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Intro to Anatomy 7: The Integumentary System
Intro to Anatomy 7: The Integumentary System
The Lone Ranger
Published by The Lone Ranger
01-07-2007
Default Regulation of Body Temperature


Regulation of Body Temperature by the Integumentary System:
Thermoregulation is the process by which an animal controls its body temperature. In mammals such as ourselves, the temperature of the blood is constantly monitored by the hypothalamus of the brain. If the blood’s temperature falls too low, the hypothalamus triggers heating measures, and if the blood’s temperature rises too high, the hypothalamus triggers cooling measures.

Overheating of the blood triggers sweating. It also triggers the opening of blood vessels in the dermis, so more blood flows from the body core (where heat is being generated) to the skin, where the heat can be shed to the outside environment. This is why people who’re overheated flush bright red – it’s because of all the blood being delivered to the skin in an effort to cool it. An overheated person is especially likely to flush red in the face; this is because the brain is so sensitive to overheating, so it’s especially important that blood be cooled before entering the brain. When you’re overheated, an elaborate system of blood vessels pumps blood to the face for cooling before it goes to the brain.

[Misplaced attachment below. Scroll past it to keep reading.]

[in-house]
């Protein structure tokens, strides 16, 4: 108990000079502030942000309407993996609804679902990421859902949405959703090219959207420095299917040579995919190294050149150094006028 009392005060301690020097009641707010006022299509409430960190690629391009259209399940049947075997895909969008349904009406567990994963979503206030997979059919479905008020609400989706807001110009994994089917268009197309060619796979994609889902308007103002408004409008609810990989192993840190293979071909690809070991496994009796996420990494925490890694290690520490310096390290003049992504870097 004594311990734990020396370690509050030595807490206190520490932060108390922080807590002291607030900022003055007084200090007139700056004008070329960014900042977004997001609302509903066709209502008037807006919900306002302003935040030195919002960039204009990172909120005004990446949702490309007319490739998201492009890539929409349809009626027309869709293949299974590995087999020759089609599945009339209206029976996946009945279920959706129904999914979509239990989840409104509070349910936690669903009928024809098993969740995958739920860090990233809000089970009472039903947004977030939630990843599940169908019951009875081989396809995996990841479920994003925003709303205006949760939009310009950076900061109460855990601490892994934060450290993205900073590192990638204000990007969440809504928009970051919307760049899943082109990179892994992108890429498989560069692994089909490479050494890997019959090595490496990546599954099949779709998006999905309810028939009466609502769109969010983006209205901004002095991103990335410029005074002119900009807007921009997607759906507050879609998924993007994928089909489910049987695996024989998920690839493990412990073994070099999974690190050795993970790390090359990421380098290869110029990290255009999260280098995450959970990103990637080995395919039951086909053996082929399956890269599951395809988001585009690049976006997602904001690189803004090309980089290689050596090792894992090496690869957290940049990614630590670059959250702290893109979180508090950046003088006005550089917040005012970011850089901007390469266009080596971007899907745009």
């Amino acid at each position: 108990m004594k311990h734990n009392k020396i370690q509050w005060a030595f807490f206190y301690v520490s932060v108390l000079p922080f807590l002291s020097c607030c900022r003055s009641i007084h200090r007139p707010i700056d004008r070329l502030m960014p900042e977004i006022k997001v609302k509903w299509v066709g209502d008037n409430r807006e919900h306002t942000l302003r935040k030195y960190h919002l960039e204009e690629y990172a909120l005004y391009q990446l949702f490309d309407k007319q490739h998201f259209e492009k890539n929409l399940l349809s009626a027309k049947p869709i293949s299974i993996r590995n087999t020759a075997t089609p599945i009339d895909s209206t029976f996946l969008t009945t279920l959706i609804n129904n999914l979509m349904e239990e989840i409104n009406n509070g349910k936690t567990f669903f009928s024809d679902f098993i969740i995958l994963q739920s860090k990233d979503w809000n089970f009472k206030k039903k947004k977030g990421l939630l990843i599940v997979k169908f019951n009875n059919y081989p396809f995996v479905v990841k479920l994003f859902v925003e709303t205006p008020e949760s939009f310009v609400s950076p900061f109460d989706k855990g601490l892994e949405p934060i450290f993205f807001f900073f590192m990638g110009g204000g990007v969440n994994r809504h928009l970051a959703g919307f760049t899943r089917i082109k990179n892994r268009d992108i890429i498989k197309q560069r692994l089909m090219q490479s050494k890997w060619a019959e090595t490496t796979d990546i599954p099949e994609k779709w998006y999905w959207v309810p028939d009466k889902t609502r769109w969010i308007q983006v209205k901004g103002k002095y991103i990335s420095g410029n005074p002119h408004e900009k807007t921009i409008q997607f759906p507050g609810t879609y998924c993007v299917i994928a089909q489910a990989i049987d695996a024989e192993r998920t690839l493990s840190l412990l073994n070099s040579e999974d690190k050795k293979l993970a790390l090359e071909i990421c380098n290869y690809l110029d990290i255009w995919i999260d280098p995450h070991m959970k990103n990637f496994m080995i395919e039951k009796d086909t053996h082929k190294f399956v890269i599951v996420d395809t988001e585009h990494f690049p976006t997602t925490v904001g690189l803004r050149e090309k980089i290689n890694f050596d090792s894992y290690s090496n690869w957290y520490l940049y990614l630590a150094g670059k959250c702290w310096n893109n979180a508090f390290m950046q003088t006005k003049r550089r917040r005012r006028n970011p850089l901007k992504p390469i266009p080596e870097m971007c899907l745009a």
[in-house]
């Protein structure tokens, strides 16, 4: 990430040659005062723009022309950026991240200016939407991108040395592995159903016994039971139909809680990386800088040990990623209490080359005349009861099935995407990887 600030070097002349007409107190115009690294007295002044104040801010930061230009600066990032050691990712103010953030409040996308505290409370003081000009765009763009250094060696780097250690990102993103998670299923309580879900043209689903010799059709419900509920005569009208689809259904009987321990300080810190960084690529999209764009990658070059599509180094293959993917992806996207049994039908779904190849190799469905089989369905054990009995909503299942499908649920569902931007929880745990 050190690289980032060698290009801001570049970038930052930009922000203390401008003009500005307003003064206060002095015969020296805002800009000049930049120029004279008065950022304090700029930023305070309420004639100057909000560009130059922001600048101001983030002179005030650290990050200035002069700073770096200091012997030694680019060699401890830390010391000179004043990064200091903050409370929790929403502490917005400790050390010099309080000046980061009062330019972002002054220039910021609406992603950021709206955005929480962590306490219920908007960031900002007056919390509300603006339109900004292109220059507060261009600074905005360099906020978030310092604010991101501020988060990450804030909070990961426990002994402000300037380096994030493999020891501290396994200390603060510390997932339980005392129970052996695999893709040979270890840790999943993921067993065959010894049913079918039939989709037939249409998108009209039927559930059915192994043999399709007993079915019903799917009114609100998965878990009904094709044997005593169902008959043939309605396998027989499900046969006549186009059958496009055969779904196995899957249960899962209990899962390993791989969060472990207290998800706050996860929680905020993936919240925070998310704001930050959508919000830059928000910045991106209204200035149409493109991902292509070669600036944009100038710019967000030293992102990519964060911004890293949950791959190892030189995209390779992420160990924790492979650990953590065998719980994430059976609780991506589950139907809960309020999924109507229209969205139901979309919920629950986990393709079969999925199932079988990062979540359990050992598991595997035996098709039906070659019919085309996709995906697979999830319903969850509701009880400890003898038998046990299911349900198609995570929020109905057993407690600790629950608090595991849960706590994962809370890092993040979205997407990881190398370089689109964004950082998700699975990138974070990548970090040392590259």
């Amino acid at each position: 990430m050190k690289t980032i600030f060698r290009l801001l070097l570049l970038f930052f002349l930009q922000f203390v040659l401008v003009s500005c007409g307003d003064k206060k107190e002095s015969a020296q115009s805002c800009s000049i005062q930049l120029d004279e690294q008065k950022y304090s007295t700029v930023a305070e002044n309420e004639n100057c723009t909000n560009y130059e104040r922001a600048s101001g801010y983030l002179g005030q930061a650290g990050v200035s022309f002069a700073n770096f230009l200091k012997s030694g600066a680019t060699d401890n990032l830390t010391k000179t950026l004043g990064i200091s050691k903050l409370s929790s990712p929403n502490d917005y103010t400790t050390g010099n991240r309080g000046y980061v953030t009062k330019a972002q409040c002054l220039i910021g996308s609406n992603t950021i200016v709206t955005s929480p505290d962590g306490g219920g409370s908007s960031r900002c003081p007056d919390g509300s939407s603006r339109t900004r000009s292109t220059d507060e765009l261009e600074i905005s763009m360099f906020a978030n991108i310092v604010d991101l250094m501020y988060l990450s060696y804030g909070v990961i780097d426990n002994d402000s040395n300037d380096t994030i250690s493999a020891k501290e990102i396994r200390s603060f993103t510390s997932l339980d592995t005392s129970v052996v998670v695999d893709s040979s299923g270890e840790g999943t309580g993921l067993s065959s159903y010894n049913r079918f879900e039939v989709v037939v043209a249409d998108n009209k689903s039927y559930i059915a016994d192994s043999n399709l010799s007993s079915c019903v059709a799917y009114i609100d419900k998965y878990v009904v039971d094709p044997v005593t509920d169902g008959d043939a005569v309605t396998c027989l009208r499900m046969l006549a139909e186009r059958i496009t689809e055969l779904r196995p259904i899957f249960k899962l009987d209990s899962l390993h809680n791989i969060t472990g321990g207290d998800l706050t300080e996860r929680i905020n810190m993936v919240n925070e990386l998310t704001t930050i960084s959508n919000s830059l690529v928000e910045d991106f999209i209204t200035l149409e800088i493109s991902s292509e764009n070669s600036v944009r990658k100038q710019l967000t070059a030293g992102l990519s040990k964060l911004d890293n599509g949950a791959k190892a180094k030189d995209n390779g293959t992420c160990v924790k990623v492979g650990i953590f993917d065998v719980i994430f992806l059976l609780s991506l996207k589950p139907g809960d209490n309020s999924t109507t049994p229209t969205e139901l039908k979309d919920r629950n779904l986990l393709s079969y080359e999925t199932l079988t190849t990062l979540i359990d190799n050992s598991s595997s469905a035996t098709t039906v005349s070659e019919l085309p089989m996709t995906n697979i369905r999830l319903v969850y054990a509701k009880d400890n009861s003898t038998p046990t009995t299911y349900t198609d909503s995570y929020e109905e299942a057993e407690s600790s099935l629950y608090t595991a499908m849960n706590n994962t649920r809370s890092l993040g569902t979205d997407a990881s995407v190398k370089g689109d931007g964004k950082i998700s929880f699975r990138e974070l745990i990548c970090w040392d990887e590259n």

Chilling of the blood triggers closing down of blood vessels in the dermis, so that blood is directed into the body core and beneath the insulative fat layer in the hypodermis. This greatly reduces heat loss to the outside environment. It also explains why fair-skinned people become noticably paler when they’re cold.

Cold also triggers contraction of the arrector pili muscles and erection of the body hair, though this has little effect on heat retention.

In severe cold, rapid, involuntary contraction of the skeletal muscles is triggered. This is known as shivering. Since muscles generate heat as they contract, the rapid muscle contractions can boost heat production significantly.

Injury and Repair of the Skin:
Because the cutaneous membrane consists largely of rapidly-growing epithelial cells, it usually heals quickly and completely when damaged. How quickly and completely depends on the wound.

An incision is a slender, straight cut made with a sharp object. An incision typically heals fairly rapidly, since there’s relatively little tissue damage. This is the sort of “wound” a skilled surgeon makes.

A laceration is a jagged cut or tear of the skin. It damages considerably more tissue than does an incision of the same length and depth, and so takes longer to heal.

A scraping wound is an abrasion, and a deep abrasion can cause damage to large amounts of epidermal and dermal tissues. Because of the large area of skin that needs to be repaired, deep abrasions tend to take quite a lot longer to heal than do incisions. A further complicating factor is that abrasions easily become infected, which slows down the healing process even more.